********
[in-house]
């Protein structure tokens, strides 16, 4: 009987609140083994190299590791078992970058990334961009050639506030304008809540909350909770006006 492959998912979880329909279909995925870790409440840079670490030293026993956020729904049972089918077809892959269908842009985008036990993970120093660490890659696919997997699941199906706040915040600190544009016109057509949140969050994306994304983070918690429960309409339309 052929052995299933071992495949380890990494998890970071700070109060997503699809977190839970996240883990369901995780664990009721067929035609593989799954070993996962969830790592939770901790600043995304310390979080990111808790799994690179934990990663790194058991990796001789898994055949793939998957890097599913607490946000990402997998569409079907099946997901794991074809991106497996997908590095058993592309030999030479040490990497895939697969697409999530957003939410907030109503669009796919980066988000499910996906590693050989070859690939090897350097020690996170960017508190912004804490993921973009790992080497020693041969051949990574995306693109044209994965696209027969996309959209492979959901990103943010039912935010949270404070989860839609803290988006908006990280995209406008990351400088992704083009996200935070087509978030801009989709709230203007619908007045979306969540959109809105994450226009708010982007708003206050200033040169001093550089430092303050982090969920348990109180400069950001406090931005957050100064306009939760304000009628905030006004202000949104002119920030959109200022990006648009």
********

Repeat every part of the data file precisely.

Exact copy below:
[in-house]
């Protein structure tokens, strides 16, 4: 009987609140083994190299590791078992970058990334961009050639506030304008809540909350909770006006 492959998912979880329909279909995925870790409440840079670490030293026993956020729904049972089918077809892959269908842009985008036990993970120093660490890659696919997997699941199906706040915040600190544009016109057509949140969050994306994304983070918690429960309409339309 052929052995299933071992495949380890990494998890970071700070109060997503699809977190839970996240883990369901995780664990009721067929035609593989799954070993996962969830790592939770901790600043995304310390979080990111808790799994690179934990990663790194058991990796001789898994055949793939998957890097599913607490946000990402997998569409079907099946997901794991074809991106497996997908590095058993592309030999030479040490990497895939697969697409999530957003939410907030109503669009796919980066988000499910996906590693050989070859690939090897350097020690996170960017508190912004804490993921973009790992080497020693041969051949990574995306693109044209994965696209027969996309959209492979959901990103943010039912935010949270404070989860839609803290988006908006990280995209406008990351400088992704083009996200935070087509978030801009989709709230203007619908007045979306969540959109809105994450226009708010982007708003206050200033040169001093550089430092303050982090969920348990109180400069950001406090931005957050100064306009939760304000009628905030006004202000949104002119920030959109200022990006648009």